- TAKE ADVANTAGE OF FEEDBACK FROM YOUR PROFESSORS. If your professor distributes a practice question and says that she will review your answer if you submit it by a certain time, DO IT! This is a great opportunity to get your professor's input and make any necessary adjustments before your performance is graded.
- ATTEND THE WORKSHOPS CONDUCTED BY THE ACADEMIC ACHIEVEMENT CENTER. These workshops cover a number of topics such as outlining, time and stress management, and how to prepare for and write law school exams-skills essential to success in law school.
- TAKE PRACTICE EXAMS. Lots of them. Exams previously administered by your professor are preferable. This will help you determine how your professor drafts his or her exams. The Chapman Law Library maintains a number of prior exams prepared by Chapman Law professors. Whenever possible, select a prior exam for which there is a sample answer on file. This will allow you to check your answer against the sample and evaluate your performance. If there is no sample answer on file, ask you professor if he/she will review and comment on your answer. Do not, however, wait until right before finals to ask your professor to review your answer. The earlier you ask, the more likely your professor will have time to review your answer.
- CREATE A STUDY PLAN. Many students complain that they do not have enough time to brief cases, prepare outlines and/or take practice exams. They're wrong! By planning your time in advance, you will have enough time to meet all of the demands of law school and have time to enjoy some outside activities. If you need help managing your time, see Professor Faulkner.
- DON'T WAIT UNTIL THE LAST MINUTE TO PREPARE YOUR LRW PAPERS. Again, this is not undergraduate school. You cannot throw a paper together the night before it is due and expect to receive a good grade (or for that matter, a passing grade). Good legal writing takes time and lots of editing so start working on your LRW assignments as soon as possible.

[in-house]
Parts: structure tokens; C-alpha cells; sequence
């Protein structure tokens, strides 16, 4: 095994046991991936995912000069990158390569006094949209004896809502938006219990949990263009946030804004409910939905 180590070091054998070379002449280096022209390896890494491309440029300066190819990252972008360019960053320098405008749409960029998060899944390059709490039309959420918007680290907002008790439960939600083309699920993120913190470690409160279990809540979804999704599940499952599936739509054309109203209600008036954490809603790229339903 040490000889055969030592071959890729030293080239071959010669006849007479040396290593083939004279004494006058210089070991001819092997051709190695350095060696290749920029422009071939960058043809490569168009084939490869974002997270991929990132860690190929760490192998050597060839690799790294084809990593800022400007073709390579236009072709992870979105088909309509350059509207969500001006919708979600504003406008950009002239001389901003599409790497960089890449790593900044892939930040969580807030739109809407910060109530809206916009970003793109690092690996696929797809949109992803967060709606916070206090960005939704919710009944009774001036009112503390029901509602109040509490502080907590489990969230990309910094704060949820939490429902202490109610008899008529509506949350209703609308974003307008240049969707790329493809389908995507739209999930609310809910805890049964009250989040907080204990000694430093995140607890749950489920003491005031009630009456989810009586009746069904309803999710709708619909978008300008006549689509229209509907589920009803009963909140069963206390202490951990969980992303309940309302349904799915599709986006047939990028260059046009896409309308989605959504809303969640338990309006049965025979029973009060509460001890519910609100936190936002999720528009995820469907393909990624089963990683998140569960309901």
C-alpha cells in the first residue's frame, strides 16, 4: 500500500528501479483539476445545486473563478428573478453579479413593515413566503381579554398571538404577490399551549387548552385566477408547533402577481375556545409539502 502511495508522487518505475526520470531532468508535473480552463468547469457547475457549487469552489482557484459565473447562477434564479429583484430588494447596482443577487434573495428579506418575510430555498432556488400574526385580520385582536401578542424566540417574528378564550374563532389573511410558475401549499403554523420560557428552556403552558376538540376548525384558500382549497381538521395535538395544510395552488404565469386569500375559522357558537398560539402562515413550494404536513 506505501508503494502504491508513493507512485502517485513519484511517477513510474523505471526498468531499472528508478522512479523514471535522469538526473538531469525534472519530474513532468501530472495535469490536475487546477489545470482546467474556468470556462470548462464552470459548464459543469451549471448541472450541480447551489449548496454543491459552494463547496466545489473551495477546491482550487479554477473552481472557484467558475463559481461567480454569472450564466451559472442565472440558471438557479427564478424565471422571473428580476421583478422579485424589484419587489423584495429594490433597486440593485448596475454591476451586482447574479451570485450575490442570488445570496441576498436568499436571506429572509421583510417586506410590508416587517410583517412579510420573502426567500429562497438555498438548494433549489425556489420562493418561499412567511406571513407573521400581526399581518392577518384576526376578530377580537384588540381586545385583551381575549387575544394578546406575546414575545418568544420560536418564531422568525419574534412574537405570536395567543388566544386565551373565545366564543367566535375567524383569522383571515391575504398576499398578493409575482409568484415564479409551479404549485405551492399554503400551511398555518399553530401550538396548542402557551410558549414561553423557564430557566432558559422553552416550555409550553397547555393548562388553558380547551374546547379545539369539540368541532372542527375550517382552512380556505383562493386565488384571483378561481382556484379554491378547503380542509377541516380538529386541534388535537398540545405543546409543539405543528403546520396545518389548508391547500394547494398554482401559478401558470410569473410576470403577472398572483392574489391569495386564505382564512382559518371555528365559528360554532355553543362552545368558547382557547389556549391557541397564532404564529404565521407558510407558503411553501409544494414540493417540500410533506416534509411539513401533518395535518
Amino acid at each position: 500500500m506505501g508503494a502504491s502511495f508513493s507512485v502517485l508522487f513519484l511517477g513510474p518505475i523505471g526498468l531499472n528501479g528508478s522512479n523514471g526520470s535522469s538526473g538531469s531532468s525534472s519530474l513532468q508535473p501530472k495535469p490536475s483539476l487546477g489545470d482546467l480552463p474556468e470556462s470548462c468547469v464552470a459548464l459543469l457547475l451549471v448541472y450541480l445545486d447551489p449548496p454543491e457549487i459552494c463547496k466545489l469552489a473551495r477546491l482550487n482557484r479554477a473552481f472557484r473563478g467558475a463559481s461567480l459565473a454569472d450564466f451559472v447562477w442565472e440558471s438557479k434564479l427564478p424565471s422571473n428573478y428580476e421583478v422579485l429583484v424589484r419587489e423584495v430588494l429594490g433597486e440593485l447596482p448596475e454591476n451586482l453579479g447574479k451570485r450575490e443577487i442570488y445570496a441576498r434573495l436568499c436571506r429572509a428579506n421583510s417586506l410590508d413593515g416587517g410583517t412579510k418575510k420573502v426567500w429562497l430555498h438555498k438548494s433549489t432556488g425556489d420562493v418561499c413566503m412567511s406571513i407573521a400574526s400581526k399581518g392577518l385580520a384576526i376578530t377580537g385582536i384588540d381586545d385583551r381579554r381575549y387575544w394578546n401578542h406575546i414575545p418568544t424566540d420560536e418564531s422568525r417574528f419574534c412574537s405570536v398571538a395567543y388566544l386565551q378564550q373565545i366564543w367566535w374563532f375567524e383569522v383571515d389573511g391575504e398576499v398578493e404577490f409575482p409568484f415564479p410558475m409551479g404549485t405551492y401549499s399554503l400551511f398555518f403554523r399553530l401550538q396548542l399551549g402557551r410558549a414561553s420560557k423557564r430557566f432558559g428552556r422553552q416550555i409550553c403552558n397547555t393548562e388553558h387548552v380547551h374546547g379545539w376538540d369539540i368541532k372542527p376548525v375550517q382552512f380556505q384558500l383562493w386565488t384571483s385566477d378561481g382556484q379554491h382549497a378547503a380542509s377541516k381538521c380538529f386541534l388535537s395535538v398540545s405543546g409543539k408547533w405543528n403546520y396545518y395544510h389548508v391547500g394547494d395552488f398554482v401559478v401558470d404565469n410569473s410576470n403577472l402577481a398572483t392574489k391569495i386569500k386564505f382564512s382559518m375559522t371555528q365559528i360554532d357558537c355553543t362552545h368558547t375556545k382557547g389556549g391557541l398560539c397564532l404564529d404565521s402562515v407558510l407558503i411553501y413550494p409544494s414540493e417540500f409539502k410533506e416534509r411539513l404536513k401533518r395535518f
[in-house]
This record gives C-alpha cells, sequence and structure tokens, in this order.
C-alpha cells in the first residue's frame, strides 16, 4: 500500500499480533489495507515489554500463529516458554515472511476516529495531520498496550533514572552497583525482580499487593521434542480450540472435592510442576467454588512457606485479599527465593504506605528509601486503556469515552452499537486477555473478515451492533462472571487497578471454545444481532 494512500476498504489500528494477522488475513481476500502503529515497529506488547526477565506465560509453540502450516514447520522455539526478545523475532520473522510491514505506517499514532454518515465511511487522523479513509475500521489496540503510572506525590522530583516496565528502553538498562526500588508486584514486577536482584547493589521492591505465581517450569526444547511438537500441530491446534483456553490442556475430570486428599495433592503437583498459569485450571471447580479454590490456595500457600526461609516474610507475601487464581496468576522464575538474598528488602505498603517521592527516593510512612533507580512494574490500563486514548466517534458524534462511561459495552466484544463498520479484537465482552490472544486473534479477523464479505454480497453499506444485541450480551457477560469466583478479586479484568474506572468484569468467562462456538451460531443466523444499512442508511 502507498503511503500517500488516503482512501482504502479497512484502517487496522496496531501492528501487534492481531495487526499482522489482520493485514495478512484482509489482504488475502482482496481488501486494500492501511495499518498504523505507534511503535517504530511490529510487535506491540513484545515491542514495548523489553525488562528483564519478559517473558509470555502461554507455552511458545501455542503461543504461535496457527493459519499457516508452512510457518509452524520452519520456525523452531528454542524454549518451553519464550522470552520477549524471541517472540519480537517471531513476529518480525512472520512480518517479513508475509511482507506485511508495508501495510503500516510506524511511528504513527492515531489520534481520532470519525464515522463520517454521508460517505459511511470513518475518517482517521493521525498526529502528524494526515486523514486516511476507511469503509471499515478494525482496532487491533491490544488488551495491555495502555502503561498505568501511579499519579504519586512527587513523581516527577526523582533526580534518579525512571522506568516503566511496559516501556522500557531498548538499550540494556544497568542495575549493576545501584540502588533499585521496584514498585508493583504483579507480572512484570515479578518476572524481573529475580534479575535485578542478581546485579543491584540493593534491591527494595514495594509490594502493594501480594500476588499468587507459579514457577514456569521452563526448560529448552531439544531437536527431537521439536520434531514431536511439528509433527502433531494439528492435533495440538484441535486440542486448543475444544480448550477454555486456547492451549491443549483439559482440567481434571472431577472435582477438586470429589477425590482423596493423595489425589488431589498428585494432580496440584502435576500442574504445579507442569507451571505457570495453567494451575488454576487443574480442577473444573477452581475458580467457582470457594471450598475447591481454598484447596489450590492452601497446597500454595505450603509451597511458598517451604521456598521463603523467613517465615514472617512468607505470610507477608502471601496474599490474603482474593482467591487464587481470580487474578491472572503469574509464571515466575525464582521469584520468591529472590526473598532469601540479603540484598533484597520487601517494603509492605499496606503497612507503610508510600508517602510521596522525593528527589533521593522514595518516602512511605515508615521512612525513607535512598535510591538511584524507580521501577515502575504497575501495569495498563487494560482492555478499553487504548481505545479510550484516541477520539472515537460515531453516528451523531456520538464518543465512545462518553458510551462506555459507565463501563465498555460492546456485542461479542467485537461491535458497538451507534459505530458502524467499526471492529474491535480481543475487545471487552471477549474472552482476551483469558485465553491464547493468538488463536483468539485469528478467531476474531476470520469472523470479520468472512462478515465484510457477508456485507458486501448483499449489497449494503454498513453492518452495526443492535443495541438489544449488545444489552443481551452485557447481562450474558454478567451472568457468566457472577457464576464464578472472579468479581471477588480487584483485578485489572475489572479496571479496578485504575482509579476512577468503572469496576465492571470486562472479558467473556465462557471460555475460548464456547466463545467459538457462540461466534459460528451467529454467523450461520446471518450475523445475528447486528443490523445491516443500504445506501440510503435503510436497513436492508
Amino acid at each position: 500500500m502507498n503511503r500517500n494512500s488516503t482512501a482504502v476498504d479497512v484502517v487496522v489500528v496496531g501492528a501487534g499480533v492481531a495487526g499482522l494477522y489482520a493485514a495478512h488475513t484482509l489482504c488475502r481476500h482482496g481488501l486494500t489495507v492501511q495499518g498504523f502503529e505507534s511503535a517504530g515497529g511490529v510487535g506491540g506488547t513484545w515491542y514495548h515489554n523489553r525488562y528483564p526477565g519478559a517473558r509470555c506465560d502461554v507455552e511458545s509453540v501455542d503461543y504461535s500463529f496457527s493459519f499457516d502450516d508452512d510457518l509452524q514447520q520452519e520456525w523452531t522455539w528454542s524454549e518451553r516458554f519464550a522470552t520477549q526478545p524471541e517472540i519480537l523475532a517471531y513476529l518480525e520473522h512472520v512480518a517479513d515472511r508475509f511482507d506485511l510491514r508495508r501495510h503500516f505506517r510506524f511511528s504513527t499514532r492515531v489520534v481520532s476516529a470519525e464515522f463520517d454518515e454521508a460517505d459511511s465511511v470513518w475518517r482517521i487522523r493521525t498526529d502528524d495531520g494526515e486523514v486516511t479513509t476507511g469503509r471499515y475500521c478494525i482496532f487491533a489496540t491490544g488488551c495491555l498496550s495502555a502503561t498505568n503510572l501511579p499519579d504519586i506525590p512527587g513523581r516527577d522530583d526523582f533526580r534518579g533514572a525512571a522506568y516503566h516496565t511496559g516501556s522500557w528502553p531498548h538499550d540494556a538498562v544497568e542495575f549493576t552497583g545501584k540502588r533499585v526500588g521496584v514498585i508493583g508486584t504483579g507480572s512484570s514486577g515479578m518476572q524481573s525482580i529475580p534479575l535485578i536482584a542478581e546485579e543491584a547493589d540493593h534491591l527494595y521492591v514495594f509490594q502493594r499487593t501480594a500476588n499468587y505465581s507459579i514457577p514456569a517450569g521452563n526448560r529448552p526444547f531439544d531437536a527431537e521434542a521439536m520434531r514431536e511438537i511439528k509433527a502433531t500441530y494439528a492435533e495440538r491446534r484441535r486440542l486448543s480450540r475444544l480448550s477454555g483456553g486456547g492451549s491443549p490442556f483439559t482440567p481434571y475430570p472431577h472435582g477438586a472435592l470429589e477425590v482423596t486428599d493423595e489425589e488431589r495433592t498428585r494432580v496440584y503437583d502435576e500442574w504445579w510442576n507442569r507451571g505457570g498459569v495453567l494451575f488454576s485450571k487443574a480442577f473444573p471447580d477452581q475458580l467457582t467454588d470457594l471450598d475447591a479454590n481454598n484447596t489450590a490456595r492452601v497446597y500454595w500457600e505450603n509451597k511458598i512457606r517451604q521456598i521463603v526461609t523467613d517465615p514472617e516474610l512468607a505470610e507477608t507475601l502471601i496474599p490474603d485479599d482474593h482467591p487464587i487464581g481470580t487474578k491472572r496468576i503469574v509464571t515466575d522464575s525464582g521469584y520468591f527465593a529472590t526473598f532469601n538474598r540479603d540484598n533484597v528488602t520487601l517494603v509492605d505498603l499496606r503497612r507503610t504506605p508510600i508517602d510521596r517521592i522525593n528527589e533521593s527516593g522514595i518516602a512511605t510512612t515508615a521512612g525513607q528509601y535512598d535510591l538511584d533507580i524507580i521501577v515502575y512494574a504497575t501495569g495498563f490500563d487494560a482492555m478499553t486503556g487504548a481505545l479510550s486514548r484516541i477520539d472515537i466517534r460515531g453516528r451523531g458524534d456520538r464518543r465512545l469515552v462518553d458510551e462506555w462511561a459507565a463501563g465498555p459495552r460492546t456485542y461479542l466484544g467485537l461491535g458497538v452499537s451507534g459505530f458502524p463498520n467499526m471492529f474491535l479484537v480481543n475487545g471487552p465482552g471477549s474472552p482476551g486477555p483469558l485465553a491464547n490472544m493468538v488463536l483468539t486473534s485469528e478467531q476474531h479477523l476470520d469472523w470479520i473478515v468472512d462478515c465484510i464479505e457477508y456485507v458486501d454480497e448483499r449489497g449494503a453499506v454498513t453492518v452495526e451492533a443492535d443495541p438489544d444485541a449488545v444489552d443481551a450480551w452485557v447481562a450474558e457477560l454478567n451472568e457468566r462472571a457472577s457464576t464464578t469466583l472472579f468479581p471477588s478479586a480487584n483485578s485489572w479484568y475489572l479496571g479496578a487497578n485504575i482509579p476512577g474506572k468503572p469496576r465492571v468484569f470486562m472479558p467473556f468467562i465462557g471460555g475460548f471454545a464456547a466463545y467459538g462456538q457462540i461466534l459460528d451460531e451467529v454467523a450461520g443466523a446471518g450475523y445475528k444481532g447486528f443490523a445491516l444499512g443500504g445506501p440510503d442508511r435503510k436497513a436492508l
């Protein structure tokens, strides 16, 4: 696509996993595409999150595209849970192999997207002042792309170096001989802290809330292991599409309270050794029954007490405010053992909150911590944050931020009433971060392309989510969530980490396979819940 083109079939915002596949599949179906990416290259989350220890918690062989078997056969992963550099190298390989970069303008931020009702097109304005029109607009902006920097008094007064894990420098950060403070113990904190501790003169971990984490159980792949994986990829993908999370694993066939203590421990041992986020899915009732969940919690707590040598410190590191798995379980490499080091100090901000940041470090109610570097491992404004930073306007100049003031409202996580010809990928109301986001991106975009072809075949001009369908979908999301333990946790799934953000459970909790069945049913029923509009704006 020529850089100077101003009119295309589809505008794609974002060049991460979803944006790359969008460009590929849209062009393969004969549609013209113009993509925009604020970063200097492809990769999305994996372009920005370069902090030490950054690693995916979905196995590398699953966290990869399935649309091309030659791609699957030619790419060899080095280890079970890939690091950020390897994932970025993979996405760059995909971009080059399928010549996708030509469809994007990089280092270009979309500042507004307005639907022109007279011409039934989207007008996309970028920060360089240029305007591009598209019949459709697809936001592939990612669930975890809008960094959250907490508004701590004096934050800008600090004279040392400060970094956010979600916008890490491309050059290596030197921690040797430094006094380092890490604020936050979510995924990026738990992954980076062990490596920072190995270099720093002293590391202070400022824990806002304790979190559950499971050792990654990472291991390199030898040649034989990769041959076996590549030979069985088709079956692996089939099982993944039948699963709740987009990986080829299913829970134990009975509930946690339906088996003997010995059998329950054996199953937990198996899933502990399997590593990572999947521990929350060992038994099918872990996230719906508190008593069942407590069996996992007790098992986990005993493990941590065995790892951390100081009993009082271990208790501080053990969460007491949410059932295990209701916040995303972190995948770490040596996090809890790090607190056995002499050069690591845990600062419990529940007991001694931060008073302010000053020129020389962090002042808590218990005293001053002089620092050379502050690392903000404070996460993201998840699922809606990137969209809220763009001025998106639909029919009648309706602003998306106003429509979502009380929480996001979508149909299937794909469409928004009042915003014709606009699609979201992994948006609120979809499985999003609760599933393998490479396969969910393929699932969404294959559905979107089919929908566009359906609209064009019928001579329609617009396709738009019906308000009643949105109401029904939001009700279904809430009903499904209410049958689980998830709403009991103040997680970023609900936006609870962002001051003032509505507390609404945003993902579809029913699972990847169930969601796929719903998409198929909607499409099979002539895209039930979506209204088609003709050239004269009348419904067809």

- REVIEW YOUR EXAMS. Meet with your professors to review your exams after grades have been posted. This is the best way to determine what you did well and what you need to improve.
- MINIMIZE YOUR STRESS. Law school can be stressful, but there are a number of steps you can take to keep stress to a minimum. Humor is a great stress reliever. Make time for exercise-carrying 100 pounds of law books every day doesn't count. Eat fruit, vegetables, and whole grain foods on a regular basis-a diet Coke and a package of Ding-Dongs are not a balanced breakfast. Don't overdo your caffeine intake; drink lots of water instead. Get at least seven hours of sleep per night. Maintain a life outside of law school. You don't need to give up all of the things you enjoyed doing before you went to law school; you just won't be able to do them as often. Finally, if you think that your stress level is getting out of control, talk about it with your significant other, a family member, a close friend, a faculty member, one of the law school Deans, or Professor Faulkner.
- DON'T GET CAUGHT UP IN THE COMPETITION ASPECT OF LAW SCHOOL. Face it. Only one student can finish at the top of the class. So instead of setting Numero Uno as your goal, focus on doing your very best. Also, be supportive of and respectful to your classmates. It will make for a more positive law school experience for you and your peers.
- GET HELP IF YOU NEED IT. It is not uncommon for students to be confused about the substantive law covered in their classes, how to prepare for class, how to study for exams, how to manage their time or how to take law school exams. Indeed, it is the rare student who does not have questions about these subjects from time to time, particularly during the first year of law school. If you have questions, there are a number of resources available to you. Every professor holds weekly office hours. The Academic Fellows for your courses also are available to help you, as is Professor Faulkner. Please visit us if you have any questions. We're here to help.